So getting to the bottom of the 4/8 VRM thing, it was just brought up within an interview for a new engineer, which was cool as I have an answer from Marcus and it was definitely not a cost saving issue. The reason; KnC bought the entire world's supply from General Electric of those VRMs and could not get anymore without a month's wait, meaning a lot of people would have been without their kit if every board required them. They were indeed a margin and as you can see not necessary to reach the promised spec. GE could not supply more for any money, and there was actually a scary period where it was believed 8 may be necessary, in which case then there would have been a problem fulfilling all orders.

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November 11, 2013, 12:02:46 PM
 #20653


For a KNC Jupiter it could well end up drawing 750 Watts (perhaps a bit more) -- I would recommend a 1000 Watt supply as the minimum.

It would be better with a 1200 Watt capable supply. (Safety margin)

Most engineers like lots of safety margin. In this case the extra cost is cheap insurance.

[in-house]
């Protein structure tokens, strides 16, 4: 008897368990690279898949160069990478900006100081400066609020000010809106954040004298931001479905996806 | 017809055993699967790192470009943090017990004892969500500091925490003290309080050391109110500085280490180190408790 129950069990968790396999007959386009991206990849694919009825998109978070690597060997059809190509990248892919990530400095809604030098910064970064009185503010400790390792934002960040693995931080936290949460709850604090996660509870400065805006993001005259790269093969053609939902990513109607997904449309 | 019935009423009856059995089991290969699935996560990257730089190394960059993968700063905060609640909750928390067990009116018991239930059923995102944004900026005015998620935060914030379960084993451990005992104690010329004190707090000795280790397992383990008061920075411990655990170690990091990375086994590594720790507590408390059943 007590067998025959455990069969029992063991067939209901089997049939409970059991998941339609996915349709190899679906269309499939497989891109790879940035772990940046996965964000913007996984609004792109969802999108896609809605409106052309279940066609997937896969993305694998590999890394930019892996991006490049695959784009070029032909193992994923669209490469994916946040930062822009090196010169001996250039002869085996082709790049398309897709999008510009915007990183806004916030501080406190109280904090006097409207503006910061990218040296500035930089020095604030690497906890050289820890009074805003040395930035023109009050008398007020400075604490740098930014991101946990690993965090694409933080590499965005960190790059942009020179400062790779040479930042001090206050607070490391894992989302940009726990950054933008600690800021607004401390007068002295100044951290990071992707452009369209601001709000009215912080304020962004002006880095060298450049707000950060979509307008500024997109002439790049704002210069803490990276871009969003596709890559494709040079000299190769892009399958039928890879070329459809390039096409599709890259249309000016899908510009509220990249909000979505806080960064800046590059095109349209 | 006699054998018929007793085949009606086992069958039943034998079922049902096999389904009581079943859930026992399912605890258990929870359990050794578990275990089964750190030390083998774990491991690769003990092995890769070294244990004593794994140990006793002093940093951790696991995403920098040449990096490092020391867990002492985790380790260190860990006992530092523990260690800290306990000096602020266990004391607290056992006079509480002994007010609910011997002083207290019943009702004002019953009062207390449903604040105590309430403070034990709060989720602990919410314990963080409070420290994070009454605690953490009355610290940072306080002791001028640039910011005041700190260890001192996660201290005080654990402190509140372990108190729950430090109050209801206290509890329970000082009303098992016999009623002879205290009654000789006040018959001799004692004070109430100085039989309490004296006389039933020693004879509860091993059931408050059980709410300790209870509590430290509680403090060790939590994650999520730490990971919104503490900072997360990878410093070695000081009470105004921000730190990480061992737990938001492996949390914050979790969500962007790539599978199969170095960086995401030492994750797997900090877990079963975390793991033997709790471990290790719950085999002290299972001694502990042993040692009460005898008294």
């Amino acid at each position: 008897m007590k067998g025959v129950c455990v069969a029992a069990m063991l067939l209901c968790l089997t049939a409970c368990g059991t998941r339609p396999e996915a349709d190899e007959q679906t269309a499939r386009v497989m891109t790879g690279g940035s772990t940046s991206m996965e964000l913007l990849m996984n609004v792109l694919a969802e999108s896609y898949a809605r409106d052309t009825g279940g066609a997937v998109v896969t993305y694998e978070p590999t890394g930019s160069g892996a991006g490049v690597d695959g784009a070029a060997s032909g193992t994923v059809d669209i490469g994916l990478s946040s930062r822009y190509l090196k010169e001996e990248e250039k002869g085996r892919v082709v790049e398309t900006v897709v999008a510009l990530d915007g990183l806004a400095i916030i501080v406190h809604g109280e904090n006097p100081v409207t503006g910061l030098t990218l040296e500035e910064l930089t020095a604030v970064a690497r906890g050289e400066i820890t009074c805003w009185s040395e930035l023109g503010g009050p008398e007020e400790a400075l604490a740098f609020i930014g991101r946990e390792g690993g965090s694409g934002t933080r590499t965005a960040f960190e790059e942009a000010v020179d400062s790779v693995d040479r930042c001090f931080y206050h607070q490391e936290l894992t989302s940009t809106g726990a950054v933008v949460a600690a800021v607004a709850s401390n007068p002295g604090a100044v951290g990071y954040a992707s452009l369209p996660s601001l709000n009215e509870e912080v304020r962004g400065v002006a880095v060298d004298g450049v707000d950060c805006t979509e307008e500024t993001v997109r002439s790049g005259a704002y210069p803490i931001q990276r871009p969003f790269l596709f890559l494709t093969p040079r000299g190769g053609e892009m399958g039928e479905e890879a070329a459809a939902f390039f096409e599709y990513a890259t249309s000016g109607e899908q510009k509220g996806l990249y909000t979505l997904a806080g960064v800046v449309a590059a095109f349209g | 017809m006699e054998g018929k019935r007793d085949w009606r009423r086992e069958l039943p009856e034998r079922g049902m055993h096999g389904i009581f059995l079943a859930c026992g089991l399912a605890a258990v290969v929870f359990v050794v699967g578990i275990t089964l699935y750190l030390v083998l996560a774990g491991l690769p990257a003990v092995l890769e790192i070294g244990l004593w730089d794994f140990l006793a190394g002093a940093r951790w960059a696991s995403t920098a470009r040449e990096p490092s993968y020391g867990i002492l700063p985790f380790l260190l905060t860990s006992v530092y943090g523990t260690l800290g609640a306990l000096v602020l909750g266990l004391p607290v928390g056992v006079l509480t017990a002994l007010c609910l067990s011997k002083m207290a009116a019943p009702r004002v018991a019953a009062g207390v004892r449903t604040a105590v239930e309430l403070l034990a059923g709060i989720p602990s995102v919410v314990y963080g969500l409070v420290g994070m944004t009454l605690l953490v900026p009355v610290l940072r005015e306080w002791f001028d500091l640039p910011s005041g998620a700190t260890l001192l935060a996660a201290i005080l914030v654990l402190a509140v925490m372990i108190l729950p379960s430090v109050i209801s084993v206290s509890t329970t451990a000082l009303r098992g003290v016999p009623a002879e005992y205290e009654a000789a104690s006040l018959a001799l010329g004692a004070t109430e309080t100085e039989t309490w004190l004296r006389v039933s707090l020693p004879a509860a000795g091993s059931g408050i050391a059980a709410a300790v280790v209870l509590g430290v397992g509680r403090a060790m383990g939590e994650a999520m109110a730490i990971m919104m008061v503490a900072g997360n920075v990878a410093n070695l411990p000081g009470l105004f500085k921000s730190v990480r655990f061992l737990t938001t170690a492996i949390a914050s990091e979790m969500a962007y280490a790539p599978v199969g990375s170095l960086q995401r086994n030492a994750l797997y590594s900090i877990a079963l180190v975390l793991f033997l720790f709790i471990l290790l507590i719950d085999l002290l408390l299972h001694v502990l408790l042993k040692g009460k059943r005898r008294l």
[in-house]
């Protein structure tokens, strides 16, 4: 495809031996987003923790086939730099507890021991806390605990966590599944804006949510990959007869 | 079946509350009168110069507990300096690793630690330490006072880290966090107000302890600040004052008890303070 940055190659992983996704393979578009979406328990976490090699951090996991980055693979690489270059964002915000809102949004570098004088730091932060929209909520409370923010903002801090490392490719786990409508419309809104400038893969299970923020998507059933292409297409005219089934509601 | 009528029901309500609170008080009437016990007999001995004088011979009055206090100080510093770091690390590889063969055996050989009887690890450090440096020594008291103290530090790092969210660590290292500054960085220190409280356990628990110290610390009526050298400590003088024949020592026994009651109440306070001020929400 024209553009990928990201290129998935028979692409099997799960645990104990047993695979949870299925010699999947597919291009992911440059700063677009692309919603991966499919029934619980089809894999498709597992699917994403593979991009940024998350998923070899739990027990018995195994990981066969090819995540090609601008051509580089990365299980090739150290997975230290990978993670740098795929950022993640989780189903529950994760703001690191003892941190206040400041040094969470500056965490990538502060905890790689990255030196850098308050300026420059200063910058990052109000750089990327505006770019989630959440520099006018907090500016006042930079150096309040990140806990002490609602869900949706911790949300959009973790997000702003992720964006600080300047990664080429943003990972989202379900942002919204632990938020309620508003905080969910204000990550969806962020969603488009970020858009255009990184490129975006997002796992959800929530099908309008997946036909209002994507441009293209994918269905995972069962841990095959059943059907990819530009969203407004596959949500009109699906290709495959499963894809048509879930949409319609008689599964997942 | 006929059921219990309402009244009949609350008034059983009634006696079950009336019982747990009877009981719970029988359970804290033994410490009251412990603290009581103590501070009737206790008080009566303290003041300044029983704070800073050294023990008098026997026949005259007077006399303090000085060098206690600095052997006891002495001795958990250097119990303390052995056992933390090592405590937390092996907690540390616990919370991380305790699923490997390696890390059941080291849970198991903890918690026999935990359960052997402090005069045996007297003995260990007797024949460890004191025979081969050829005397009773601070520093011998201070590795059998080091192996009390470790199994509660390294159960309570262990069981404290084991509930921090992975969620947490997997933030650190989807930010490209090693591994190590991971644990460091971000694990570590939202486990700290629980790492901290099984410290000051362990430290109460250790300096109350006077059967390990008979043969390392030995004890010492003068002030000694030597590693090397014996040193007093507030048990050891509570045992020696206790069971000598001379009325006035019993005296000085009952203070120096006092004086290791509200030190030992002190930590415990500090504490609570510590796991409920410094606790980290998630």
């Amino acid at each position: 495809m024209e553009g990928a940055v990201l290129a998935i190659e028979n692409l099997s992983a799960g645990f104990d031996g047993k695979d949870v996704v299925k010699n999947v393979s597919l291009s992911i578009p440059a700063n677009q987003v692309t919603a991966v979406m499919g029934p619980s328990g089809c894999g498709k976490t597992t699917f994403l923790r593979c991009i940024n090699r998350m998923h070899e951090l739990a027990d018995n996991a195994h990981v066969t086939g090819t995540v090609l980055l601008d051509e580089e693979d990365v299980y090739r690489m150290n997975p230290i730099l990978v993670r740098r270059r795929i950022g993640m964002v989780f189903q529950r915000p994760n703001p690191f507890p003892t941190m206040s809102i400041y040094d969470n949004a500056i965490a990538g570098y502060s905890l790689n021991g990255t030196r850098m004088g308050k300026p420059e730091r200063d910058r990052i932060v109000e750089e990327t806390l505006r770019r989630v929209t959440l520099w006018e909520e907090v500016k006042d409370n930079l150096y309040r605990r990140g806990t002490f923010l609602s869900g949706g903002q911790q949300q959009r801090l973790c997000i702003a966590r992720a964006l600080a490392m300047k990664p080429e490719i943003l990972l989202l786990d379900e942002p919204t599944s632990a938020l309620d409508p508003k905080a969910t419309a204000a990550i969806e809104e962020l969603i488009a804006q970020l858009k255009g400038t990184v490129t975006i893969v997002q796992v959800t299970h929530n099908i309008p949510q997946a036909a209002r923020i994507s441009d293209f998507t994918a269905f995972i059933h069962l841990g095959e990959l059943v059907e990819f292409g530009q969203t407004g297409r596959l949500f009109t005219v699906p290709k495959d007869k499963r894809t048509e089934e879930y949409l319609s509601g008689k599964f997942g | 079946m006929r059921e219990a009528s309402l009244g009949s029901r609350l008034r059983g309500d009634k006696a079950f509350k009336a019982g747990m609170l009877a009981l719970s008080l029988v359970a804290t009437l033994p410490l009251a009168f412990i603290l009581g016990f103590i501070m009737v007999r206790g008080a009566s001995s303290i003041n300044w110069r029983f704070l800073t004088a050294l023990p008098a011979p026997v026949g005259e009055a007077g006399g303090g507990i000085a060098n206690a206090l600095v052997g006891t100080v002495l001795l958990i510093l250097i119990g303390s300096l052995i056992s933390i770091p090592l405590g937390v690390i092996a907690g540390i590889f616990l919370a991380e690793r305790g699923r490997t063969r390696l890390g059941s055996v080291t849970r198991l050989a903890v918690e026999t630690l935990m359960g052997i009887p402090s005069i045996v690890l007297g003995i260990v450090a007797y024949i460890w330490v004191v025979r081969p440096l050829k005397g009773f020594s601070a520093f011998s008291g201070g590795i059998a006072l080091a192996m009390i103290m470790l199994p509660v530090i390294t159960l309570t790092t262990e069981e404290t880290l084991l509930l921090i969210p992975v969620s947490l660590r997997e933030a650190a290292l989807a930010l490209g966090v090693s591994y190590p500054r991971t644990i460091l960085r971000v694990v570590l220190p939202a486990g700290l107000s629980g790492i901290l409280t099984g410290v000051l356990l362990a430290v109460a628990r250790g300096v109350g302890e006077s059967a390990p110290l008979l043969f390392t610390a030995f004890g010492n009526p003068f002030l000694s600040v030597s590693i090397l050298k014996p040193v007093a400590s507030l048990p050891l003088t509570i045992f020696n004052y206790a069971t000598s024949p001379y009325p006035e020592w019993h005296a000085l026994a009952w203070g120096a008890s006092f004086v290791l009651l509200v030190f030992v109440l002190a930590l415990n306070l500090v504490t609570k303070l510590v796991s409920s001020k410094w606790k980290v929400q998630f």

You think KNC engineers have made the wrong recommendations with 850W PSU?


KNC makes this recommendation:
What specs do I need for the powersupply?
- A power supply (PSU) certified as 80+ Gold (high quality power with low variations).
- for Jupiter models, an 850 Watt PSU with a minimum of four separate PCI-E adaptors (6 pins or 6+2 pin).
- for Saturn models,a 600 Watt PSU with a minimum of two separate PCI-E adaptors (6 pins or 6+2 pins).
- for Mercury models, a 400 Watt PSU with a minimum of one PCI-E adaptor (6 pins or 6+2 pins).


However, as some pointed out the new firmware is causing some units to draw more current (power).

You pays your money -- you takes your choice.

It's your money sunk into those miners -- not mine.

I think that some have pointed out their Saturns are running close to 360-380 Watts -- a Jupiter has two more towers.

Some of us own voltmeters and know how to use them -- so our opinions may be biased by the readings. Wink

Cheers!